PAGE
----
WORCESTER — With many Worcester residents expressing their unhappiness with Charter/Spectrum, the challenges and potential plans to achieve municipal broadband and Verizon’s plans to install fiber in the city were topics of discussion during a City Council meeting Monday.
Ellen Cummings, regional director for external and state government affairs for Verizon, explained the telecommunication company’s current plans and took questions from the Urban Technologies, Innovation and Environment Committee.
In 2021, Verizon approached the city to let officials know the company planned to install a fiber to the premises network, a network where optical fiber is run directly onto the premises of customers.
Due in part to the city’s density and abundance of underground space, Cummings said, installation of the fiber network is expected be an “intense” multiyear build performed in four phases.
Verizon will build out from its office on 15 Chestnut St., Cummings said, with the last part of the project in the Greendale neighborhood. Off of the phased builds, Verizon will use feeder routes to connect to various streets in the city.
Verizon will notify residents when their street can join the network or they can search the company’s website to see if their address qualifies.
Cummings said Verizon plans to provide a “double play” of broadband and phone services to the city. However, Verizon will not be seeking to establish a cable franchise in Worcester, Cummings said, because customers prefer choosing which channels and services they wish to stream rather than buying a traditional cable package.
“We found that’s mainly what people want. They want to be able to go in. They want to purchase what they want,” Cummings said. “They’re not looking to purchase a traditional cable service anymore.”
In the same year when Verizon approached the city, residents were not shy about airing their issues with Charter/Spectrum at two Public Service and Transportation Committee meetings, with public comment lasting an hour and a half for the first meeting.
Research Bureau assessment
Two Worcester Regional Research Bureau reports, one released in 2020 and another in 2022, document the internet accessibility issues many residents in the city face.
In 2020, the Worcester Regional Research Bureau found that broadband speeds in the city were lacking and recommended that the city should look at a municipal broadband network.
The 2022 report found that while broadband access had improved, most of the growth in access was almost entirely driven by cellphone users.
After ThisWeekinWorcester reported City Manager Eric D. Batista said municipal broadband looked “very impossible” for Worcester on the radio show Talk of the Commonwealth, Batista returned to the show Thursday and told host Hank Stolz that while he did not want to say municipal broadband was impossible, it would be “difficult and challenging.”
Batista acknowledged that residents appear to want more options than Charter/Spectrum for internet access. He said during the radio interview that the city not owning its electrical grid put it at a disadvantage compared to Shrewsbury or Chattanooga, Tennessee, which have municipal broadband systems, with Chattanooga gaining national attention for its implementation of municipal broadband.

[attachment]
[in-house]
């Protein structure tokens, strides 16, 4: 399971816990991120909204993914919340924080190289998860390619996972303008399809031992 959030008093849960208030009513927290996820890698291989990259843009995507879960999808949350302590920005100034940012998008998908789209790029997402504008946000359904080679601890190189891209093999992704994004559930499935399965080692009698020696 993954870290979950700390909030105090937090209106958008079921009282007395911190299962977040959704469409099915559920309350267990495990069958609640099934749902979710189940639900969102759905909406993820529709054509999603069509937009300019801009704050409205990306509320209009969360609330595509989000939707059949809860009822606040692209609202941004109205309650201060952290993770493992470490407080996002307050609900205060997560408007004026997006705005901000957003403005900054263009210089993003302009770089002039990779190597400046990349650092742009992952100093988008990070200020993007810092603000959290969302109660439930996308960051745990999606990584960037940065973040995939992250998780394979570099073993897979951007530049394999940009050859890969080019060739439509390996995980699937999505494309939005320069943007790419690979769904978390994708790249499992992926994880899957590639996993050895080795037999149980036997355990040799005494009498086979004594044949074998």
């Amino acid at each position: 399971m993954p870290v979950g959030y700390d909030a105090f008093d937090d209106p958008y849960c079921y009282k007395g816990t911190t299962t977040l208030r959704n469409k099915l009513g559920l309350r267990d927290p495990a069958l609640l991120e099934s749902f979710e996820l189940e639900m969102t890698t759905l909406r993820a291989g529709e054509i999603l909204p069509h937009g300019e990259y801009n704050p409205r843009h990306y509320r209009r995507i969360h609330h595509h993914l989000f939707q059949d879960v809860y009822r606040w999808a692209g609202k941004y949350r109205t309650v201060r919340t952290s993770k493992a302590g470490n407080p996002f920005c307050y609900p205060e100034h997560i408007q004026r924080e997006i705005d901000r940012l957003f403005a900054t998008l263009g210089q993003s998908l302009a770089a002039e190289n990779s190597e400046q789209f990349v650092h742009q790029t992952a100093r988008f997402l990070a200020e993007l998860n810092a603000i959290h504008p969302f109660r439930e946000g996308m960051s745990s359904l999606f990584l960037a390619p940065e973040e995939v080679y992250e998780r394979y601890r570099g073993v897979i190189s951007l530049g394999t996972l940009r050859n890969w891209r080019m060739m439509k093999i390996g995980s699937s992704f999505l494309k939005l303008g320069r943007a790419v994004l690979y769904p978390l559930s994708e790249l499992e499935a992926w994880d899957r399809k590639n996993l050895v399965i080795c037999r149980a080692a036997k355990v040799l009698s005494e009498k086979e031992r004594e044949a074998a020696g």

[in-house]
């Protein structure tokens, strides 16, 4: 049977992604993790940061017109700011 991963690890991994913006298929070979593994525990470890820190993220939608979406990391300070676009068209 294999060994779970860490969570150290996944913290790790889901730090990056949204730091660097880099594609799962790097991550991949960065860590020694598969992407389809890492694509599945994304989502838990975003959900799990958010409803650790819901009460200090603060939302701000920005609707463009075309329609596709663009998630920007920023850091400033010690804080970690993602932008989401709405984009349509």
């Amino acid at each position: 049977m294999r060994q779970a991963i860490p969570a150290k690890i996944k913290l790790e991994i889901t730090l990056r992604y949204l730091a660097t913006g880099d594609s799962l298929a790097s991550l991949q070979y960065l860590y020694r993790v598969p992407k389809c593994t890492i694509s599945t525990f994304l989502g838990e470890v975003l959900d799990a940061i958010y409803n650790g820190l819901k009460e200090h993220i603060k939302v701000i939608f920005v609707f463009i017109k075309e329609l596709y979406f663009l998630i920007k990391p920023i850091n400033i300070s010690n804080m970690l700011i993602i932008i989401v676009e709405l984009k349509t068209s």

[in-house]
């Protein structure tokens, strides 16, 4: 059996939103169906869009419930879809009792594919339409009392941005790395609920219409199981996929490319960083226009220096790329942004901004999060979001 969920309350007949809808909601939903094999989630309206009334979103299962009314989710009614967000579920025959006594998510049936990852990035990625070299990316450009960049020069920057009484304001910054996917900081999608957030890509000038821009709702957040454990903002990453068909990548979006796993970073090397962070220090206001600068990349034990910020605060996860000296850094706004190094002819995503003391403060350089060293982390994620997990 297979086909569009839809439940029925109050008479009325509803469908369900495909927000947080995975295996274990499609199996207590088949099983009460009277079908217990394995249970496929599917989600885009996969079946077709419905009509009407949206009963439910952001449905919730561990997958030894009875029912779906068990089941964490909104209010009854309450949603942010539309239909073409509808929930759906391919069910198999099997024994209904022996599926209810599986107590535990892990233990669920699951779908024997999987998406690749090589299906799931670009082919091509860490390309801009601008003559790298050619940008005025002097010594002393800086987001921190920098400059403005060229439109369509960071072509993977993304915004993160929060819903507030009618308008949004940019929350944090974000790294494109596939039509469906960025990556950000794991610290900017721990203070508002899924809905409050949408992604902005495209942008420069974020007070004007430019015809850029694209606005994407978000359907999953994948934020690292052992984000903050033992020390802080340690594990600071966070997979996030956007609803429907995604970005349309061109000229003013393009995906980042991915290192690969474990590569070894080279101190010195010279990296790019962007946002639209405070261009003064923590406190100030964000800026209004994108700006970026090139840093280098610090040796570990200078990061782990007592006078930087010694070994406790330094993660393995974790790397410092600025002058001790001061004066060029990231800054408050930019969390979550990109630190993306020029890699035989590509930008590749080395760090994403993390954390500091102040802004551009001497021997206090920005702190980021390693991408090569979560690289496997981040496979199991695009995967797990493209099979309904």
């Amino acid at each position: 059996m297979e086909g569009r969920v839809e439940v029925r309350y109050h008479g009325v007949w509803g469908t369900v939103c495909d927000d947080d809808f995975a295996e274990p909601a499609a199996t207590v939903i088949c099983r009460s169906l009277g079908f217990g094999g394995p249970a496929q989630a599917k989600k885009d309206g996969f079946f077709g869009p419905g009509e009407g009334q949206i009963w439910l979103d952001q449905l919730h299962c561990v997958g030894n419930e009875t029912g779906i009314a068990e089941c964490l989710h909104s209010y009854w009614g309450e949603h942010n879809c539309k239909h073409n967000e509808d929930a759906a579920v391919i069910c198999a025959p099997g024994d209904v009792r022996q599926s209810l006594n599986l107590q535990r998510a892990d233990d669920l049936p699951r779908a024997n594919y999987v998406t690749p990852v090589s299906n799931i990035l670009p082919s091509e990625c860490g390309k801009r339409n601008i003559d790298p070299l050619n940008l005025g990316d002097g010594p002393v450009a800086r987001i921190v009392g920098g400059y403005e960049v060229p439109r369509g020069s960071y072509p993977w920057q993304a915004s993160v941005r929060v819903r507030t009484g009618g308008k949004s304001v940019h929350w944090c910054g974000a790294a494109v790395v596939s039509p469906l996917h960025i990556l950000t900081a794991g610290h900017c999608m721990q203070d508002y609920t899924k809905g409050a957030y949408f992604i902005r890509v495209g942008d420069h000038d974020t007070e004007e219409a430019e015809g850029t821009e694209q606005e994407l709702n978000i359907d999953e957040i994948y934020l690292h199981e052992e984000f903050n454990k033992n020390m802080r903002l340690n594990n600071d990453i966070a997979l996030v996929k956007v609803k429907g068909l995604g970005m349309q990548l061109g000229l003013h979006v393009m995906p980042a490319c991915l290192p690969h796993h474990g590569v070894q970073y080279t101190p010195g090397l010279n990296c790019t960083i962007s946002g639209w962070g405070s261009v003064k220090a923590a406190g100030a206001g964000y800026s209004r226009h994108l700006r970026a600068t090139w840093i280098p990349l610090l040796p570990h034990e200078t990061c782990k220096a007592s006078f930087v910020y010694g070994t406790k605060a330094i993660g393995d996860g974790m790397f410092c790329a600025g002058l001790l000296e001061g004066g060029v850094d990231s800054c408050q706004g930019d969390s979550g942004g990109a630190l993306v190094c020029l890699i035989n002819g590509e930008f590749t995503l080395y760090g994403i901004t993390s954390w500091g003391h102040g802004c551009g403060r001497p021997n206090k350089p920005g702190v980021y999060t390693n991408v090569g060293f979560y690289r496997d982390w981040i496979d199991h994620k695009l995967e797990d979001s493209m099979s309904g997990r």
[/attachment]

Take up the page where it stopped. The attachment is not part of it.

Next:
Buying the grid from National Grid would be a tough negotiation, Batista said.
District 3 Councilor George Russell asked Monday if the potential of competition to Charter/Spectrum coming from Verizon or other providers would mean if it made less sense for the city to pursue a costly municipal broadband network.
Change in dynamic
Michael Hamel, chief information officer for the city, said the entrance of competition from Verizon, as well as T-Mobile offering 5G service, changed the dynamic of broadband in the city.
State and federal money for municipal broadband networks tend to focus on specific projects for underserved communities without an existing broadband provider and not large-scale city projects, Hamel said.
Vendors have told the city’s Municipal Broadband Taskforce that a buildout for a municipal network would cost an excess of a quarter billion dollars to build fiber in addition to building a municipal utility operating company.
Communities who approached another model, a privately funded network built and maintained by a third party, have been met with varying degrees of success, Hamel said.
Worcester Regional Research Bureau Executive Director and CEO Paul Matthews said opportunities exist in the state to provide funding to address digital access disparities.
While American Rescue Plan Act funding may no longer be applicable for a feasibility study following federal guidelines, District 5 Councilor Etel Haxhiaj, chair of the committee, said she still prefers the city move forward with a feasibility study for municipal broadband. Haxhiaj said she believes the community is interested in the city having a plan for a long-term broadband vision in the city.
“That’s what I feel a study could do for us … to give us a long-term and short-term roadmap for how we can serve all of our residents,” Haxhiaj said.
Haxhiaj filed two requests to conduct a feasibility study on municipal broadband and to look into whether there are resources the city can use to address digital equity.